No surprise that I was drawn to this series – they are, to date, three novels of historical fiction, set in several different locations in convict era Australia. Another draw card was the fact that they were co-written. I’ve always been a little fascinated by how the co-authoring process works, and this is an intriguing father and daughter team: well loved Australian author Tom Keneally and his daughter Meg. If I had the chance, I’d love to sit down with the authors and find out more. Who writes which bits? Which of them comes up with the initial ideas? Do they meet physically to discuss, plan and plot their stories, or is it an online or Skype process?
The stories centre around Hugh Monsarrat, who we first meet at Port Macquarie penal colony in NSW, while he is serving out his sentence for fraud, in the early part of nineteenth century NSW. Hugh is an educated man whose intelligence and aspirations outstripped his means, tempting him to pass himself off as a lawyer in England. His deception is discovered and he is shipped off to NSW on a convict transport.
The books take the form of classic “whodunnits”, as for one reason or another, Hugh is tasked with solving murders that occur where he happens to be: Port Macquarie in book one, the Parramatta Female Factory in book two, and Maria Island (off Tasmania’s coast) in book three. There are plenty of opportunities for guesswork by the reader, with red herrings planted throughout, and various characters having their own reasons to commit a murder.
A truly delightful character who appears in each book is Mrs Mulroony, a forthright Irish woman who has already served her sentence and becomes Hugh’s offsider. Mrs Mulroony is a woman of many talents, including skillful tea making and shortbread baking, to which she adds a fierce intelligence and the ability to accurately read people and situations – usually much more astutely than Hugh himself.
The books have a droll humorous tone, with believable characters and intriguing story lines. What I also enjoyed is their examination of the social, economic and political forces at play in colonial times, and the way in which these impact on the various characters.
If you are looking for well written historical fiction set in early Australia, peopled by characters you can fall in love with, you won’t be disappointed in these stories.I read that the books have been optioned for a TV series and very much hope that will eventuate.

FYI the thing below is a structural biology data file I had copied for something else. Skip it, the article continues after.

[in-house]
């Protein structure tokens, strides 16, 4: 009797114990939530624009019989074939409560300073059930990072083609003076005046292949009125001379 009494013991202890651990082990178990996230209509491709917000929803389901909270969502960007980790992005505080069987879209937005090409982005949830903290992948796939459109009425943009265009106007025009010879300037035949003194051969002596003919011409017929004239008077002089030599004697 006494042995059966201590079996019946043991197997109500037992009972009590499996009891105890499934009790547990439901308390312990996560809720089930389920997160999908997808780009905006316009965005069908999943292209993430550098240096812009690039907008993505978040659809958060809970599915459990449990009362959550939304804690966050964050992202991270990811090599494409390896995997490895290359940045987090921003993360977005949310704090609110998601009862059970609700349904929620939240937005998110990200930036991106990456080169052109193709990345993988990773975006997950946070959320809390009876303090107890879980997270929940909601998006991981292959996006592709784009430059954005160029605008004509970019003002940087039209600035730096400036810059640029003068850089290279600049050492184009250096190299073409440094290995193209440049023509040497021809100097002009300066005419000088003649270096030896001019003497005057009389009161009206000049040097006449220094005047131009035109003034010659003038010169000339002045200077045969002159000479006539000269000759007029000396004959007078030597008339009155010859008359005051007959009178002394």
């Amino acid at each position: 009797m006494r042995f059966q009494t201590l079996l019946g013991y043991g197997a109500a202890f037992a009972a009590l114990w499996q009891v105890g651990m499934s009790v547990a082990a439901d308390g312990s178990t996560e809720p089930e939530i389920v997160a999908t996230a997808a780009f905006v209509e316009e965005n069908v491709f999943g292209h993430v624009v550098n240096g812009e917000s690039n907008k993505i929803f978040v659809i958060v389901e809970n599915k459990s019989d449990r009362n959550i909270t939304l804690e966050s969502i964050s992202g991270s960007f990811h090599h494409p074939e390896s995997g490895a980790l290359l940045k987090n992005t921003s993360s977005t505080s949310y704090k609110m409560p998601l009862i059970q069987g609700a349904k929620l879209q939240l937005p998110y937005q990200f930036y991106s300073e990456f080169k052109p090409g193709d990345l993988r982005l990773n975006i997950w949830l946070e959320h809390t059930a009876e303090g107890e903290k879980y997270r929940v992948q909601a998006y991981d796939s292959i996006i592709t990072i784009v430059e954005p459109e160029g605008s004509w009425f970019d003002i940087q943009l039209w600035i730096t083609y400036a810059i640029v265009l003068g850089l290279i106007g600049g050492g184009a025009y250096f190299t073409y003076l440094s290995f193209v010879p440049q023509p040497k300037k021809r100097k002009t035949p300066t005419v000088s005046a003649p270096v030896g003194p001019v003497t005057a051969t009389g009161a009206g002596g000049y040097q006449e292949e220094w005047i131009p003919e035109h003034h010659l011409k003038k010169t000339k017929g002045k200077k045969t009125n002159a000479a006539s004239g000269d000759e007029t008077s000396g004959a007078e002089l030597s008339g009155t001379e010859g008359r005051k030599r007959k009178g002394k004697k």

This novel of contemporary fiction was published in the same year in which its author died – far too young. I had not read any of Georgia Blain’s work before getting hold of this book, which I did on a friend’s recommendation. Jennie had said to me that it was a work of great beauty, and she was right.
The novel centres around one family: Ester and her two young daughters, her estranged husband Lawrence, Ester’s sister April (also estranged), and their mother Hilary. Most of the action takes place over one especially rainy Sydney day, although flashbacks help to fill in details, including the reasons for the difficulties in the relationships of Ester and her husband, and Ester and her sister.
It’s a quiet, perceptive novel that had me thinking of the stupid things that we all do and say, especially in our younger years. Actions and words that can hurt and damage, and which often come back to haunt us when we have come to our senses. The members of this family are not bad people: they are flawed in ways many would recognise, trying to come to terms with life’s disappointments and surprises.
I enjoyed this gentle yet thought-provoking novel very much. How sad I was to learn of Blain’s death.
I’ve just finished the audio book version of Liane Moriarty’s new release, Nine Perfect Strangers. I’ve ‘read’
(listened to) several books by this best selling author. The audio versions are terrific as the narrator captures the very Australian voice and tone of the books. I admire Liane Moriarty’s characters and dialogue; they are very believable, contemporary and often funny to boot. I always recognise one or two people I ‘know’ in her cast of characters.
Having also listened to the audio book and watched the TV adaptation of Big Little Lies, I was a bit sorry that the producers chose to change the setting from beach side Sydney to beach side California. Though of course, there are plenty of similarities. I heard an interview with Liane in which she said she was fine with it. She regarded the book and the series as two separate entities. Probably a very sensible approach: otherwise I’m sure it would be hard as an author to let go of your ‘baby’.
Moriarty’s fiction could be regarded as ‘Chick Lit’ (a term I dislike, by the way, because to me it implies frivolity, ‘escapism’ and shallow themes.) The novels I have read by Liane Moriarty have been anything but shallow. Her characters are flawed, complex, likeable and understandable. Her books deal with many of the big themes in contemporary life. Nine Perfect Strangers touches on teen suicide and family grief, divorce, mid life crises (the male and female variety), mental illness, illicit drugs, celebrity worship, money, the fast pace of the modern world, addictions (to drugs, exercise, social media…)
It’s a cornucopia of issues, stories and personalities in a big, satisfying novel.